Stress, Pain and Immunity
The Stress-Pain Connection
The connection between stress and illness has been known for a long time.
When our minds perceive a threat, this activates certain brain regions, which cause the autonomic nervous system to trigger the fight or-flight response. As a result, the body increases muscle tension, heart rate, and blood pressure and restricts blood flow to the peripheral tissues while suppressing digestion, immunity, and healing. The purpose of these physiological changes is to direct the most energy possible toward saving the person’s life in the moment of danger. These physiological changes, if chronically triggered, can cause changes in nerve-firing patterns and brain-wiring patterns that cause chronic pain and many other disorders.
Another connection between emotional stress and pain is breath—when people are stressed, their breathing is shallower. This deprives the muscles of the oxygen they need for normal functioning and can create or exacerbate pain. Low-back pain, neck pain, jaw pain, and tension headaches can all occur as a result of muscle tension. Functional magnetic resonance imaging (fMRI) studies have shown that when pain patients have negative thoughts, areas of the brain associated with pain perception are activated and pain sensations intensify. Emotional responses increase the activity of a part of the brain called the anterior cingulate cortex (ACC). When the ACC is more active, pain increases. In addition, when the ACC is activated, the dorsolateral prefrontal cortex (DLPFC), which decreases pain signals, is turned off.
Many studies have shown the connection between emotions and physiological responses that cause pain. For example, anger can cause unconscious increases in tension in the back muscles of people in chronic pain. This muscle tension can create severe pain. Also, suppressing anger has been shown to increase pain perception and physiological reactivity. People who have experienced childhood trauma are much more likely to develop chronic pain as adults than those who have not experienced such trauma because their autonomic nervous systems are chronically more activated. Unresolved trauma from childhood—such as illness, hospitalizations, surgeries, birth trauma, attachment trauma, and physical and emotional neglect and abuse—can all get stirred up by a current event, including the onset of pain.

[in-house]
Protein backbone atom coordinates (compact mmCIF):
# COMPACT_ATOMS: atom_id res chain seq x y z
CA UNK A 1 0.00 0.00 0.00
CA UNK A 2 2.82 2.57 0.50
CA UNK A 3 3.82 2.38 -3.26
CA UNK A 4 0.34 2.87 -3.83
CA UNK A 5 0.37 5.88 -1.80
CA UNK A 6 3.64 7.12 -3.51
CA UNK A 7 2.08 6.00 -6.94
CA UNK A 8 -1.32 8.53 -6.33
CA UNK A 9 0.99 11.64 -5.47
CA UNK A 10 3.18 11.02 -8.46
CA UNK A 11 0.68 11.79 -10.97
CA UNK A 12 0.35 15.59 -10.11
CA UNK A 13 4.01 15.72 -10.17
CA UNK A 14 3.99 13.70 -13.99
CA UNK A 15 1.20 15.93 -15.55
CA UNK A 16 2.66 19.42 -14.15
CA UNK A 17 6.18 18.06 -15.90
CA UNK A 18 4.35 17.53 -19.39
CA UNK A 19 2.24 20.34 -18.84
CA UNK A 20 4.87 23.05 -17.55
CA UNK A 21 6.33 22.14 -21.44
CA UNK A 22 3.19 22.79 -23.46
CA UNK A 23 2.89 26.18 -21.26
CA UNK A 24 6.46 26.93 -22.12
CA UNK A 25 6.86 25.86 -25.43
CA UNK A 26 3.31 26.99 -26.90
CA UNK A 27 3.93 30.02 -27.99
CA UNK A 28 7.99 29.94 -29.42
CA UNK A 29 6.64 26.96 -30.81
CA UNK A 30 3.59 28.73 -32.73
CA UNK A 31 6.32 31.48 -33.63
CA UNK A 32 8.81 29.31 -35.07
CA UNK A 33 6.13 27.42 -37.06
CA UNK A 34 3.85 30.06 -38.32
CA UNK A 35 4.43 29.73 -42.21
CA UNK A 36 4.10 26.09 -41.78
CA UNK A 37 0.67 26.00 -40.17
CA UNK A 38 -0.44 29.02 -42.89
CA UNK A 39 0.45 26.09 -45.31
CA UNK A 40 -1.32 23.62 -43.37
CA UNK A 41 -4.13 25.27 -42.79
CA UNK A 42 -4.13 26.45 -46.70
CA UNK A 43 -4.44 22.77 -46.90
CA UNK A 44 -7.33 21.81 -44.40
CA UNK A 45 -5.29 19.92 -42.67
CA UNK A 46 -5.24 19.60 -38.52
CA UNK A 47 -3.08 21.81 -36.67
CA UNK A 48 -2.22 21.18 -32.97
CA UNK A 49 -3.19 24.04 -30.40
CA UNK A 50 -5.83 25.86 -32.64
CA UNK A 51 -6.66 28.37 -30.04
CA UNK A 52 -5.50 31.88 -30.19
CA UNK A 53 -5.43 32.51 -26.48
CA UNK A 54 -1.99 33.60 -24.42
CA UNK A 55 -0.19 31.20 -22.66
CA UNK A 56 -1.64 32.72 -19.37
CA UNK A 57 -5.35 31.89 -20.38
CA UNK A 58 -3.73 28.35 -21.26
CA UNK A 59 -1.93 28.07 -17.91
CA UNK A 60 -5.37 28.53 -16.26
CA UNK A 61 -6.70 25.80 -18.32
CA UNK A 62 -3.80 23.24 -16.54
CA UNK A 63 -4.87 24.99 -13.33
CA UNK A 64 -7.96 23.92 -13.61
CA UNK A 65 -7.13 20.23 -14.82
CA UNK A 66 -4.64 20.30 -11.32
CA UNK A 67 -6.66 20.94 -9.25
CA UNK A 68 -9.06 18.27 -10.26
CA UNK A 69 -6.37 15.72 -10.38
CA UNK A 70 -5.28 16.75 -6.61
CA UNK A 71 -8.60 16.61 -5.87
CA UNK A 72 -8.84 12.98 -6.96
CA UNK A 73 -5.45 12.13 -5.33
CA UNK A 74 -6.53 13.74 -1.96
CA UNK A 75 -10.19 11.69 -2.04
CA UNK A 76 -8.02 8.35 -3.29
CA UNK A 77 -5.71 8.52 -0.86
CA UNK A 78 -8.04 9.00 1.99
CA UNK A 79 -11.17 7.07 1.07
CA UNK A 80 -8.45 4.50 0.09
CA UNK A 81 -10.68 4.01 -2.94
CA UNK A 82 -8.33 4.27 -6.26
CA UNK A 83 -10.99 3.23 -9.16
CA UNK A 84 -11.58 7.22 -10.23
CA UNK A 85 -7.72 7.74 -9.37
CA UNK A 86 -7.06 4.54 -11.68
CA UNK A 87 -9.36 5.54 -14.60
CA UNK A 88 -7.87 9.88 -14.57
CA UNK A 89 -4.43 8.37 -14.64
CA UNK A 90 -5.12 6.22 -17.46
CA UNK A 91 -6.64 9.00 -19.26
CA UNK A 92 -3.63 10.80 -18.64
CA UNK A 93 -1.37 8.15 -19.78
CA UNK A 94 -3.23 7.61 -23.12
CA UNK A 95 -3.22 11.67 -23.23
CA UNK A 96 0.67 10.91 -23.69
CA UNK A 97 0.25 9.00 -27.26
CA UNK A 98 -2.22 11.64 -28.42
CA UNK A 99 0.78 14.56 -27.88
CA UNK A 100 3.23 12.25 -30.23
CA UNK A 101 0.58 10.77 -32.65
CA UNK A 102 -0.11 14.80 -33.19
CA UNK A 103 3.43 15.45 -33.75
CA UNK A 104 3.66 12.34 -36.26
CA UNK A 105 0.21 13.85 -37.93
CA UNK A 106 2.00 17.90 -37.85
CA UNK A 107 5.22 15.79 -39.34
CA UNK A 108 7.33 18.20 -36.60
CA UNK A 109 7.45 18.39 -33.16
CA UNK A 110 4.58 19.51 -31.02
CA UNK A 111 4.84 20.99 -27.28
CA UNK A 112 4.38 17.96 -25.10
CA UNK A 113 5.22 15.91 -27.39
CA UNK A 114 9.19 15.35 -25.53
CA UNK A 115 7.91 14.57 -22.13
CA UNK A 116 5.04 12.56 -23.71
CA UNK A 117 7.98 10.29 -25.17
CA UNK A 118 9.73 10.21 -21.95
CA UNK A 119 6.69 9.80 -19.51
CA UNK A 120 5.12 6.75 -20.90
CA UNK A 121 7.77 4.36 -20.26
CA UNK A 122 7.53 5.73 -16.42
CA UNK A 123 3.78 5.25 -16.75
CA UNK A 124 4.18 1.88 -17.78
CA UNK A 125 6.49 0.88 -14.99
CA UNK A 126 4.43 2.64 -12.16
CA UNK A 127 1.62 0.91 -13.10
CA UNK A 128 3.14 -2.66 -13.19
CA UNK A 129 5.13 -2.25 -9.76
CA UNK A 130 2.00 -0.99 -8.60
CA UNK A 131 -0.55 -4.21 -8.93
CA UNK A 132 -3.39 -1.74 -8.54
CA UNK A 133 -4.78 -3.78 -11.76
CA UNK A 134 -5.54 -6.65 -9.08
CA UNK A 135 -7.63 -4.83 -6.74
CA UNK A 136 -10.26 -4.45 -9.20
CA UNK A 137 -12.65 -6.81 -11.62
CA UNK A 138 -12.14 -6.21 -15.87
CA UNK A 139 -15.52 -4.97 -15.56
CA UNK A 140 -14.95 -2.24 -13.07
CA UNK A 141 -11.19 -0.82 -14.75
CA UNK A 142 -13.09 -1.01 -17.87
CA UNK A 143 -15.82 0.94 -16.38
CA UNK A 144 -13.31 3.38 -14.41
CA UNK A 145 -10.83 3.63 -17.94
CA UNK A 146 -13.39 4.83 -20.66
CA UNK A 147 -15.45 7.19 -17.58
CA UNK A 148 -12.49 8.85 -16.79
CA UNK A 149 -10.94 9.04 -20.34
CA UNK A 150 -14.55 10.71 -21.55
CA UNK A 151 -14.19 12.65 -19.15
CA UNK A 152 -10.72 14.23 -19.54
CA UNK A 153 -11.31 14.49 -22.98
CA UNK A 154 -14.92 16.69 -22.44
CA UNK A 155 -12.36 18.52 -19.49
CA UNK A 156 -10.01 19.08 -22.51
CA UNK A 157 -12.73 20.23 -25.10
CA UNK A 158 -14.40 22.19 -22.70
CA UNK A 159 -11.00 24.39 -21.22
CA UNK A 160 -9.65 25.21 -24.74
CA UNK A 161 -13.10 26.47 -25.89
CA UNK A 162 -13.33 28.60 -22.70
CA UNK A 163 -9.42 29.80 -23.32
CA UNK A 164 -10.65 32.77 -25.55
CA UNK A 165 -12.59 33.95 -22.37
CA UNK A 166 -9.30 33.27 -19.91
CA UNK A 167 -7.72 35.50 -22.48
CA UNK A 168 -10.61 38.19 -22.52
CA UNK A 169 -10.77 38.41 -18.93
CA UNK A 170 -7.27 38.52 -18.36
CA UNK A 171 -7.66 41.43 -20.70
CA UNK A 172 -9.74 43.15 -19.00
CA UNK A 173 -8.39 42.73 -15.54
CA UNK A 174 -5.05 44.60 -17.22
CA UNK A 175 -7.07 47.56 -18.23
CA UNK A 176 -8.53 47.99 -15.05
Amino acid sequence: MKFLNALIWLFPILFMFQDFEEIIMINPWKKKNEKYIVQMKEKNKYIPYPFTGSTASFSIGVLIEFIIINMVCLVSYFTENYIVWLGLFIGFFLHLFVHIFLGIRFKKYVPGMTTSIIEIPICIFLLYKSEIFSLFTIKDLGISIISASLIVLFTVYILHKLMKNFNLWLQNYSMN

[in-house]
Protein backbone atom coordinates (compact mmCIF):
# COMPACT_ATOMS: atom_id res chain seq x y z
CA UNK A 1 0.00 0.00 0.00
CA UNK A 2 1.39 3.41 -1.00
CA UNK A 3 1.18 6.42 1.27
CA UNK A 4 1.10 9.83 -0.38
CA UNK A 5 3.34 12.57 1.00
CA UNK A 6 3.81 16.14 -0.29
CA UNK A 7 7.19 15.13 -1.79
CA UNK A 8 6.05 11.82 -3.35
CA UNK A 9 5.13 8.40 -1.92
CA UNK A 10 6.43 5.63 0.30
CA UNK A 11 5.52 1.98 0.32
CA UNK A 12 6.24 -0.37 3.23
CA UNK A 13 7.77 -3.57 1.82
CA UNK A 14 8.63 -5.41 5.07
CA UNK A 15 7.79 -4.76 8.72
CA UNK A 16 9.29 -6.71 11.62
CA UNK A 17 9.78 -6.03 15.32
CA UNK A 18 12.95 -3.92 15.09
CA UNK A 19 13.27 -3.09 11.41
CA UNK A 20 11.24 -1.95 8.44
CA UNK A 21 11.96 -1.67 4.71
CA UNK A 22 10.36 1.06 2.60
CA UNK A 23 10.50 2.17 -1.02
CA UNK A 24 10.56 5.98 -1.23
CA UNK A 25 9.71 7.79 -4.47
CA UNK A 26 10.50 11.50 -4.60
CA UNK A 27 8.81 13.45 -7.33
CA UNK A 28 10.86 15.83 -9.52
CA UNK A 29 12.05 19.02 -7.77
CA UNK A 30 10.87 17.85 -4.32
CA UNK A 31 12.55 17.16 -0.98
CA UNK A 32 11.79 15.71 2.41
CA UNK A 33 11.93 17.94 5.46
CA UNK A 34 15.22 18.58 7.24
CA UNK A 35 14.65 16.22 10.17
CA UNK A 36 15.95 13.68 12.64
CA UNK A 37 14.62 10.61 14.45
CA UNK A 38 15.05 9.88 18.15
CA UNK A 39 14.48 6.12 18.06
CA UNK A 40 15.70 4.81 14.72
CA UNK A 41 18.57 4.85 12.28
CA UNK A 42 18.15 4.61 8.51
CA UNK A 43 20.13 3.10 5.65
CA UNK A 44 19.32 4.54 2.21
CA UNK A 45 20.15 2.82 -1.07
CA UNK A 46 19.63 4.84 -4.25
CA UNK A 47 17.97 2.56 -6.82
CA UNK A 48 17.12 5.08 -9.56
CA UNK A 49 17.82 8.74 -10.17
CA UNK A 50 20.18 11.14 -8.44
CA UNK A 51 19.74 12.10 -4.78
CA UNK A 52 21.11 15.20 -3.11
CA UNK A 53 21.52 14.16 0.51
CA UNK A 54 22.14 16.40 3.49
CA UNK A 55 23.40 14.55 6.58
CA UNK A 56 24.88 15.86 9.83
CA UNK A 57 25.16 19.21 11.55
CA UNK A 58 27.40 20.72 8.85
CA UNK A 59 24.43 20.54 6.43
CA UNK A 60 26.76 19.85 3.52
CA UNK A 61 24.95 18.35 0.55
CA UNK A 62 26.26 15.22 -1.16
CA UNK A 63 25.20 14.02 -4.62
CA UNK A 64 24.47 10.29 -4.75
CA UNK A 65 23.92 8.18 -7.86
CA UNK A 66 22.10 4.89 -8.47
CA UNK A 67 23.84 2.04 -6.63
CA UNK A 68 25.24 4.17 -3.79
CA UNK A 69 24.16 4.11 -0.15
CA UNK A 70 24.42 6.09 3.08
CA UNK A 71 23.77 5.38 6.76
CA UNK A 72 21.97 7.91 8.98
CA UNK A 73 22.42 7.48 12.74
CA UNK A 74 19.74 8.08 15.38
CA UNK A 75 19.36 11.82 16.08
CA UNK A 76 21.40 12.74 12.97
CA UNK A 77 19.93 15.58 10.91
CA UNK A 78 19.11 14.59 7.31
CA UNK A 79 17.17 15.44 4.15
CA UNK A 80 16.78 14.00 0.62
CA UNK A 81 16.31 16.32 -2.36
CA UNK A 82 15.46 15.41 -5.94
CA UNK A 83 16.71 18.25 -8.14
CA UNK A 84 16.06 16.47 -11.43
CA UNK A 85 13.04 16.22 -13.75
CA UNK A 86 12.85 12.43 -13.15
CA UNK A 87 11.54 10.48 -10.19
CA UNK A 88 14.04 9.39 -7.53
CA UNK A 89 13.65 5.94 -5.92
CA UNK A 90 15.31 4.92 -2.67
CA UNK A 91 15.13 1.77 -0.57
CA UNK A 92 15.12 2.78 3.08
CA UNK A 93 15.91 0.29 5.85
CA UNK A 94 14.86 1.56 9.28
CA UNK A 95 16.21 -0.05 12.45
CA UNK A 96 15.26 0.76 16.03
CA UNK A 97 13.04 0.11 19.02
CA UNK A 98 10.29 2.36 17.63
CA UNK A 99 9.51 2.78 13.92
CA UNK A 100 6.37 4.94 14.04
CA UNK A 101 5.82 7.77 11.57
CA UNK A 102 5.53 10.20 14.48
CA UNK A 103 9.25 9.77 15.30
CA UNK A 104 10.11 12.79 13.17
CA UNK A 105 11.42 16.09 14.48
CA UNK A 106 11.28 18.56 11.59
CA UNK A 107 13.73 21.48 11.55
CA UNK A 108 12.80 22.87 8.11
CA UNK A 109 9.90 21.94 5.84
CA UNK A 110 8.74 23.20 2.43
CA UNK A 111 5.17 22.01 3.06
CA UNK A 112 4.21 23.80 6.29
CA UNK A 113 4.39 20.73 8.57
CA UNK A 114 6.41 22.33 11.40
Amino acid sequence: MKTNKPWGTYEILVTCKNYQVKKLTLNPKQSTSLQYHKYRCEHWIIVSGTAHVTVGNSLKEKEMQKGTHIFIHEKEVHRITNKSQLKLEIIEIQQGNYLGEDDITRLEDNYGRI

Stress and Suppressed Immunity
As noted above, part of the fight or flight response involves suppression of immune system response, as the mind/body perceives that as a longer-term threat than one posed by, say, a tiger chasing you. During acute stress, the body releases cortisol, which mobilizes glucose reserves for energy and to inhibit pain. Cortisol is anti-inflammatory. When stress is chronic, the body’s capacity to generate cortisol is exhausted, leading to an increase in inflammation and chronic inflammatory diseases such as arthritis, fibromyalgia, lupus and inflammatory bowel disease. In addition, chronic stress decreases the number of lymphocytes, the white blood cells that fight off infection. The less lymphocytes, the more at risk you are to viral and other infections.
What to do about stress
*Deep, slow breathing. When we’re stressed, breathing becomes rapid and shallow. One of the quickest ways to reduce stress and anxiety is to take deep, slow breaths, also known as diaphragmatic breathing. This tends to affect and calm the entire nervous system, not just breathing.
*Meditation, a process of training your mind to focus and redirect your thoughts as a way to reduce stress and heighten self-awareness. There are many types of meditation but they have many similarities, including a focus on something neutral or positive as a way of calming the mind and body.
*Energy Psychology is a set of very helpful techniques for quickly calming emotional disturbance, including from long ago trauma that is still causing distress. It can also be used to focus on and lower pain levels. The techniques involve focusing on a distressing situation while working with your own energy system, often through tapping.
*Cognitive Behavioral Therapy (CBT) is based on the idea that thoughts affect behavior and emotions and that changing maladaptive thoughts can improve mood and functioning. Many chronic pain patients fear the consequences of their pain and worry about their ability to cope with it. They may have unrealistic fears that their resumption of normal activities at home and at work will result in further injury. These thoughts and fears may prolong or prevent recovery. CBT includes replacing unhelpful beliefs with more positive ones. It also includes behavioral experiments, such as gradual exposure to feared situations and activities to reduce reactivity. These mental changes have been shown to be an effective way to achieve better emotional and physical well-being, including pain relief.
*Laughter is a great antidote to stress that relaxes the body, releases endorphins (the body’s natural opioids) and improves immunity.
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